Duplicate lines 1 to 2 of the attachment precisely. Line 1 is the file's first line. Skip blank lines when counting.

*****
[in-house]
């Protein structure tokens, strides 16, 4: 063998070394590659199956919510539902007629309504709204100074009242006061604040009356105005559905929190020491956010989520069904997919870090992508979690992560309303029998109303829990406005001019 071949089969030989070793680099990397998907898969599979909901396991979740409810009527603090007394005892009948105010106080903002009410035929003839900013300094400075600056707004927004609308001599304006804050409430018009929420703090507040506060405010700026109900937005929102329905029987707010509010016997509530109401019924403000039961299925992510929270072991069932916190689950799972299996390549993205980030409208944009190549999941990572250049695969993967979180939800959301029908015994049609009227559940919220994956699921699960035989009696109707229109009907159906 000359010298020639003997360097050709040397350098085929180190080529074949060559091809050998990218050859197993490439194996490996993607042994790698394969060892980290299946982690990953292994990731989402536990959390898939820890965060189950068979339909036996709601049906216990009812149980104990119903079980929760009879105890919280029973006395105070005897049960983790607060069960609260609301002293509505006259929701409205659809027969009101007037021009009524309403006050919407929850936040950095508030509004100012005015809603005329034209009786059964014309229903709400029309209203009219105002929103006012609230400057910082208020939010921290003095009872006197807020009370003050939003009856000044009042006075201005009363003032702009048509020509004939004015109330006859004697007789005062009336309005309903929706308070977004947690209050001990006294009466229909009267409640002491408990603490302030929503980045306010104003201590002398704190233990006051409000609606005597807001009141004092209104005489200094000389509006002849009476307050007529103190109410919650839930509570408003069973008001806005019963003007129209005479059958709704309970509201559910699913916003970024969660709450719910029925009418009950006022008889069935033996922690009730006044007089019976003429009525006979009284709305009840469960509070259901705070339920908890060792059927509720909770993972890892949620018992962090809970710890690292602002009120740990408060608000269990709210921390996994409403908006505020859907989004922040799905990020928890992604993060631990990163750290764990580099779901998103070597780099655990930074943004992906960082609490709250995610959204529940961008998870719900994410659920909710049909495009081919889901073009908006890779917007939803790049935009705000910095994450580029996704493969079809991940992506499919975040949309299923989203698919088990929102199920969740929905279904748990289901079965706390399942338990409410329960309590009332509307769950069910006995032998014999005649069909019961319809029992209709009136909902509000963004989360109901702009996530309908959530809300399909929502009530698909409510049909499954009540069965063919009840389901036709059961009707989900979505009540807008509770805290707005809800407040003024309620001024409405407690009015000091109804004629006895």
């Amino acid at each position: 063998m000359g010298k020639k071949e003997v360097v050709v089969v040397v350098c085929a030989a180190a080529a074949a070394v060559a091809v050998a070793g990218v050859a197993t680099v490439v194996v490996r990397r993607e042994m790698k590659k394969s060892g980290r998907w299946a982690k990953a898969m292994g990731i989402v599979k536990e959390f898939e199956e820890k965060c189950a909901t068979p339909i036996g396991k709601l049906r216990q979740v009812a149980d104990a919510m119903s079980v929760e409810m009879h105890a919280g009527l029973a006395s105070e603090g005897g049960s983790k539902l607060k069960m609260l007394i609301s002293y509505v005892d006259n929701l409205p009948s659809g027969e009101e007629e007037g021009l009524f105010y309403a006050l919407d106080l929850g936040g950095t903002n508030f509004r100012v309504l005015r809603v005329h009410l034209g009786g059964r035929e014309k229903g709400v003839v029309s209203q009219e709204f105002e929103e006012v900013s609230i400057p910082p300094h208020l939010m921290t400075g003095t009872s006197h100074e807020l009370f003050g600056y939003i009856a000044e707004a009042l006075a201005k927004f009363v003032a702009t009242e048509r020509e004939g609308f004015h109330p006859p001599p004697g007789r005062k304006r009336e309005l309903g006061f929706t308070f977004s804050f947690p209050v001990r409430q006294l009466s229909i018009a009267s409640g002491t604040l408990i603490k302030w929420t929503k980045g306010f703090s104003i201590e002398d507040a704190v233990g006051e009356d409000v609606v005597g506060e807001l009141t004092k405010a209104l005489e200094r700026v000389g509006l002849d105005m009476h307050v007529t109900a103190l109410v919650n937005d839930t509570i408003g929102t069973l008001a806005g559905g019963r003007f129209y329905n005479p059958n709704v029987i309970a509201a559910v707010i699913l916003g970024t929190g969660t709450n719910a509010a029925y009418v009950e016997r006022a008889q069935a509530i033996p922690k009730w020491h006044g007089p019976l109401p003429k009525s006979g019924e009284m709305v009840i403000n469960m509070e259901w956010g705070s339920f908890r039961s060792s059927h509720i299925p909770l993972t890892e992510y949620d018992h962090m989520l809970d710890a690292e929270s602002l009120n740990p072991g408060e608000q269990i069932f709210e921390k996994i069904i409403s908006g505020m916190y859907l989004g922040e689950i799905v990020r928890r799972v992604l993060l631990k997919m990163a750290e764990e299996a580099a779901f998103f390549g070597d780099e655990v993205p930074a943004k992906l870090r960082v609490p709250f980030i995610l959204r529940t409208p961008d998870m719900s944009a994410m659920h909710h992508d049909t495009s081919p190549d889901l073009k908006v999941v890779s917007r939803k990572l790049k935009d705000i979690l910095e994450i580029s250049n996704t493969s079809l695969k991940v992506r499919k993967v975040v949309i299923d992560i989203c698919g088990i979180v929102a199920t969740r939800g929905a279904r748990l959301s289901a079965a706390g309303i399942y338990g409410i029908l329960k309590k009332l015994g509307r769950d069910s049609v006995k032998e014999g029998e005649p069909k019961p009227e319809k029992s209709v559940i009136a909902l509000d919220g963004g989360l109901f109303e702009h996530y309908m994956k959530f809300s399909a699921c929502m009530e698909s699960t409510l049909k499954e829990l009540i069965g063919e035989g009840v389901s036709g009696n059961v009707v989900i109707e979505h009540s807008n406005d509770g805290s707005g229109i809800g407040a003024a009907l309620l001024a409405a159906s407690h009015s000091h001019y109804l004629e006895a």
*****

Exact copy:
[in-house]
């Protein structure tokens, strides 16, 4: 063998070394590659199956919510539902007629309504709204100074009242006061604040009356105005559905929190020491956010989520069904997919870090992508979690992560309303029998109303829990406005001019 071949089969030989070793680099990397998907898969599979909901396991979740409810009527603090007394005892009948105010106080903002009410035929003839900013300094400075600056707004927004609308001599304006804050409430018009929420703090507040506060405010700026109900937005929102329905029987707010509010016997509530109401019924403000039961299925992510929270072991069932916190689950799972299996390549993205980030409208944009190549999941990572250049695969993967979180939800959301029908015994049609009227559940919220994956699921699960035989009696109707229109009907159906 000359010298020639003997360097050709040397350098085929180190080529074949060559091809050998990218050859197993490439194996490996993607042994790698394969060892980290299946982690990953292994990731989402536990959390898939820890965060189950068979339909036996709601049906216990009812149980104990119903079980929760009879105890919280029973006395105070005897049960983790607060069960609260609301002293509505006259929701409205659809027969009101007037021009009524309403006050919407929850936040950095508030509004100012005015809603005329034209009786059964014309229903709400029309209203009219105002929103006012609230400057910082208020939010921290003095009872006197807020009370003050939003009856000044009042006075201005009363003032702009048509020509004939004015109330006859004697007789005062009336309005309903929706308070977004947690209050001990006294009466229909009267409640002491408990603490302030929503980045306010104003201590002398704190233990006051409000609606005597807001009141004092209104005489200094000389509006002849009476307050007529103190109410919650839930509570408003069973008001806005019963003007129209005479059958709704309970509201559910699913916003970024969660709450719910029925009418009950006022008889069935033996922690009730006044007089019976003429009525006979009284709305009840469960509070259901705070339920908890060792059927509720909770993972890892949620018992962090809970710890690292602002009120740990408060608000269990709210921390996994409403908006505020859907989004922040799905990020928890992604993060631990990163750290764990580099779901998103070597780099655990930074943004992906960082609490709250995610959204529940961008998870719900994410659920909710049909495009081919889901073009908006890779917007939803790049935009705000910095994450580029996704493969079809991940992506499919975040949309299923989203698919088990929102199920969740929905279904748990289901079965706390399942338990409410329960309590009332509307769950069910006995032998014999005649069909019961319809029992209709009136909902509000963004989360109901702009996530309908959530809300399909929502009530698909409510049909499954009540069965063919009840389901036709059961009707989900979505009540807008509770805290707005809800407040003024309620001024409405407690009015000091109804004629006895």